Arizona wildfire swallows over 600 square miles

PHOENIX Wed Jun 8, 2011 6:27pm EDT

1 of 22. Smoke from the Wallow Wildfire surround trees in Eagar, Arizona June 7, 2011.

Credit: Reuters/Joshua Lott

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PHOENIX (Reuters) - A wildfire believed sparked by inattentive campers blazed unchecked for an 11th day in eastern Arizona on Wednesday, leaving at least 600 square miles of pine forest blackened and menacing several mountain towns near the New Mexico border.

The monster blaze, ranking as Arizona's second-largest wildfire on record, has chased up to 2,000 people from homes in and around two communities in immediate danger, Eager and Springerville, since Tuesday, fire officials reported.

Both towns were on alert for possible further evacuations, along with the small New Mexican town of Luna just over the eastern Arizona border.

"I'm trying to protect my belongings as best I can," said Wayne Lutz, 68, an Eager resident who lives about 8 miles from the fire's edge and spent the day clearing brush and dampening his property with sprinklers.

"But if push comes to shove, I can be out of here in 10 minutes," he told Reuters by telephone. "The house is insured. My life is not."

As many as 5,000 residents in all have been displaced in the White Mountains region, a popular vacation destination for Arizonans seeking to escape the summer heat, since the fire erupted on May 29.

One of them is Jeanne Udall, 66, a longtime area resident who packed up her belongings and fled her log cabin Tuesday when evacuation orders came, seeking refuge with her husband and daughters in a trailer home by the Springerville airport.

"We prepared like we weren't going to be coming back," she said. "There's nothing we can do. It's out of our control and into the Lord's hands."

While the wind-whipped blaze remained at zero containment, no injuries have been reported and known property losses were limited so far to 11 structures, including at least four cabins, fire officials said.

New Mexico state officials were also readying for the blaze, which they said was about a mile from the border on Wednesday, to cross into their state soon.

Some residents in New Mexico already could see the approaching menace. Santa Fe resident John Fogarty said he saw a wall of smoke coming toward him from the west as he was hiking in the mountains late Monday afternoon.

"It was a 30,000 foot high wall of dark smoke, rolling over the mountains and heading directly toward Santa Fe. The sun was bright red and glowing. It was like Armageddon," he said. Santa Fe is more than 250 miles northeast of the fire.

Overnight Tuesday and early Wednesday, fire crews set backfires in a bid to draw the flames away from threatened homes, and bulldozers cut a 10-mile-long buffer zone south of Eager between the leading edge of the blaze and populated areas. Some 2,000 firefighters were battling the blaze.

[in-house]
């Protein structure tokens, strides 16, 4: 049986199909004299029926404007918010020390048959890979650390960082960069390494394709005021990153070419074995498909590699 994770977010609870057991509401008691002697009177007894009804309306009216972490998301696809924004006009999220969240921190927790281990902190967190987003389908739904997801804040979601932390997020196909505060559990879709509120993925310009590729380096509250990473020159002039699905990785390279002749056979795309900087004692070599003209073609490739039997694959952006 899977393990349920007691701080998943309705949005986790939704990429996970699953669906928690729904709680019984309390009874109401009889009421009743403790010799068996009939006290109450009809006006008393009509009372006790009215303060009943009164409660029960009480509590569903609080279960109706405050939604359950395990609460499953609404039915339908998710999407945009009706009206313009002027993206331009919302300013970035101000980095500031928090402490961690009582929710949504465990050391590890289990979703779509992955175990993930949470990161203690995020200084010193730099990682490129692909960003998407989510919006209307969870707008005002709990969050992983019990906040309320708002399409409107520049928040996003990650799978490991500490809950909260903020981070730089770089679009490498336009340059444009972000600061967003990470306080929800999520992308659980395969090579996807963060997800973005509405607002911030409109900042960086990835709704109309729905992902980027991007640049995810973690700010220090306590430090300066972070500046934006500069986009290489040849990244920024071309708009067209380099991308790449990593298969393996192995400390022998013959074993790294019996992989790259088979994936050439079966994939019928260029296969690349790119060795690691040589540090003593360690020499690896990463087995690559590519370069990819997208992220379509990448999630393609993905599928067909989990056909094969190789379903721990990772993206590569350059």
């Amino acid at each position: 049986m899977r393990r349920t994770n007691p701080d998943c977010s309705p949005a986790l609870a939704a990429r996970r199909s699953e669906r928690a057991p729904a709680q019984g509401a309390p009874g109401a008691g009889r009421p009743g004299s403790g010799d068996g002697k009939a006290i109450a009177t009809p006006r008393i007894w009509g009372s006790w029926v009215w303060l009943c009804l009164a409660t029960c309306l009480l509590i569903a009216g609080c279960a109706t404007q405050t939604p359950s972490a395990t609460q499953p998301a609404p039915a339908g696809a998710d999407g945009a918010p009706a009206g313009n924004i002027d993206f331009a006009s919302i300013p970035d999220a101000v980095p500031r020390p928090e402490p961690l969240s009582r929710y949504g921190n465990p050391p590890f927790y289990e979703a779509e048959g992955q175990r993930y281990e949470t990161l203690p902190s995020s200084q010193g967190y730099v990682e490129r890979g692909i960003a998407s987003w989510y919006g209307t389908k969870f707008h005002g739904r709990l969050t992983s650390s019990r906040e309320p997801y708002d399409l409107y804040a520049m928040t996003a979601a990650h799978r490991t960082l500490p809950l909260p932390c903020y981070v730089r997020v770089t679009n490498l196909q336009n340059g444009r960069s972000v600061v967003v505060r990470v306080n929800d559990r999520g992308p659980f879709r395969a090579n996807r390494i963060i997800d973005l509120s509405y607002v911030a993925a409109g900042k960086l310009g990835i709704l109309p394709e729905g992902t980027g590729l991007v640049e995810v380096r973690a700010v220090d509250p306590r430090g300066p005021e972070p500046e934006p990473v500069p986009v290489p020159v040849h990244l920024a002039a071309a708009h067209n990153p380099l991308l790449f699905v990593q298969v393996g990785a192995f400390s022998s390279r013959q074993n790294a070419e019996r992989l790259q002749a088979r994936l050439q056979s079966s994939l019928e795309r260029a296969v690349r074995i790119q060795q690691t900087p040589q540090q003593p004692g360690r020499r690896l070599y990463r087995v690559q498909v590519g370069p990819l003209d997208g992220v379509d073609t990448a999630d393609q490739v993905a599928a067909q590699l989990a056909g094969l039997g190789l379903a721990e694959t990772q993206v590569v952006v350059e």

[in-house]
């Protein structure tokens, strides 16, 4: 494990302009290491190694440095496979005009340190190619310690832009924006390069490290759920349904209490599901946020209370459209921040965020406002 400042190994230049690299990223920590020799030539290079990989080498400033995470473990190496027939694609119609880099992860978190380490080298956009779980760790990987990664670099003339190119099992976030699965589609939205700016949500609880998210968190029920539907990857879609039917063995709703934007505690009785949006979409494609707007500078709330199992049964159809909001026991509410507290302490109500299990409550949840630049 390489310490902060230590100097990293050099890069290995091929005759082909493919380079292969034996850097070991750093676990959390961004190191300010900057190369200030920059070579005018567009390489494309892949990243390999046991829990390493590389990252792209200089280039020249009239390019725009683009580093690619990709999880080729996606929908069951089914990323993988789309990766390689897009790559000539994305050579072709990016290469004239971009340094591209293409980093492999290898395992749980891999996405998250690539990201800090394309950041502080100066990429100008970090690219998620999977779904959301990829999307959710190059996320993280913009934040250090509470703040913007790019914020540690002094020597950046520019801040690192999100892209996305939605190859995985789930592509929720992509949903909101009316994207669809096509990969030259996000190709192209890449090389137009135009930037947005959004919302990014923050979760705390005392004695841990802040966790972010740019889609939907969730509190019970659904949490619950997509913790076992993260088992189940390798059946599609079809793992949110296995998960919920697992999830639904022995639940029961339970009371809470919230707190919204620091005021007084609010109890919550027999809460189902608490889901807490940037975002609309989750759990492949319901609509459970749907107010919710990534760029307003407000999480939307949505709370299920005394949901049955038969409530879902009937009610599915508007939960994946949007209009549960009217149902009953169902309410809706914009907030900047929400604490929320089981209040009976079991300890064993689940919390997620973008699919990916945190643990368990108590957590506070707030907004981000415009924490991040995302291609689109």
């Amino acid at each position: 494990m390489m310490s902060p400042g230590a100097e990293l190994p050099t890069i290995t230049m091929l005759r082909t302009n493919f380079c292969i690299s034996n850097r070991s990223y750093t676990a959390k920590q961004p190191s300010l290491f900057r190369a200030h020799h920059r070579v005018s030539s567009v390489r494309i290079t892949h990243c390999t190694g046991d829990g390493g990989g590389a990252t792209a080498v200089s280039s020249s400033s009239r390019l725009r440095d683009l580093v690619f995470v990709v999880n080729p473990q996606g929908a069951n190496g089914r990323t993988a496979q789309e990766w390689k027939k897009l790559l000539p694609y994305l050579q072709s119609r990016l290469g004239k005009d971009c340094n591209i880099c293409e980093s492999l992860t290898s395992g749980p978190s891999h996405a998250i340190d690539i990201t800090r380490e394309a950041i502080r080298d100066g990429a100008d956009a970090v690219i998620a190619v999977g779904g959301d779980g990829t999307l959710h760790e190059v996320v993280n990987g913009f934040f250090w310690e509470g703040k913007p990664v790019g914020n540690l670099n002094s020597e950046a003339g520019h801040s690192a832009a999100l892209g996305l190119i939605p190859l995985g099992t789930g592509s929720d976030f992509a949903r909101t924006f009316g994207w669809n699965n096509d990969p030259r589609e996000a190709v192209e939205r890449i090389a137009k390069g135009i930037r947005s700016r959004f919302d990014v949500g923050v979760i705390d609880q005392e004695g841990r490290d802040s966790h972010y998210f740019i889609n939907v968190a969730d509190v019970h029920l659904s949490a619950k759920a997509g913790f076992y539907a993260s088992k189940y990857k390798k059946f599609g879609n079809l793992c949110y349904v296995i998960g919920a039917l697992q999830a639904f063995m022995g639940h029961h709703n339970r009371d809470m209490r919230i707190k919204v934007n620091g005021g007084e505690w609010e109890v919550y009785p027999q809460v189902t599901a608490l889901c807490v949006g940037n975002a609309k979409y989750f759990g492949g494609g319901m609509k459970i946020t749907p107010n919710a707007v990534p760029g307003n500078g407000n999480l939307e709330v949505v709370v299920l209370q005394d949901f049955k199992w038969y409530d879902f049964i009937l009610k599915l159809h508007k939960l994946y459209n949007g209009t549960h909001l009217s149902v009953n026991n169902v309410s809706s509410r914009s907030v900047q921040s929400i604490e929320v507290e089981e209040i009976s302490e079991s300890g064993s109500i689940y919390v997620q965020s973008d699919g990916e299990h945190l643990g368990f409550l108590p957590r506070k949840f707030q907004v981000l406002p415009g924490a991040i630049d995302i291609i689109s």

Winds fanning the fire through tinder-dry ponderosa pines were expected to intensify again Wednesday afternoon, with gusts forecast to reach 42 miles per hour.

"This fire is very large and very intense, and we're still just trying to get a handle on it," Brenyn Lohmoelder, a fire information officer, told Reuters.

One of the biggest challenges facing fire crews was the danger of additional spot fires ignited by burning embers carried aloft by high winds, Jim Whittington, a fire official, said at a news conference.

As of Wednesday morning, fire officials said the so-called Wallow Fire had charred up to 389,000 acres, or well over 600 square miles, in and around the Apache Sitgreaves National Forest.

Smoke from the conflagration, which fire officials suspect may have started from an unattended campfire, has drifted across several states as far east as Iowa.

The state's largest wild lands blaze on record, the Rodeo-Chediski fire in eastern Arizona, blackened almost 469,000 acres in 2002 before it was snuffed out.

The Wallow Fire forced evacuations of the eastern Arizona towns of Alpine and Nutrioso last Thursday, and four smaller housing developments were evacuated on Sunday. Residents of those areas have been unable to return.

The popular mountain retreat of Greer was ordered evacuated on Monday as flames crept close. But the community appeared to have been spared after the fire shifted direction.

Nearly 1,000 firefighters continued to work on Wednesday to gain greater control over a separate large wildfire burning in the southeastern part of the state.

Officials said the Horseshoe 2 Fire had consumed nearly 107,000 acres and prompted the evacuation of two small communities there. Seven structures were reported lost in that fire, which was listed as 50 percent contained.

(Writing by Steve Gorman; Editing by Greg McCune)

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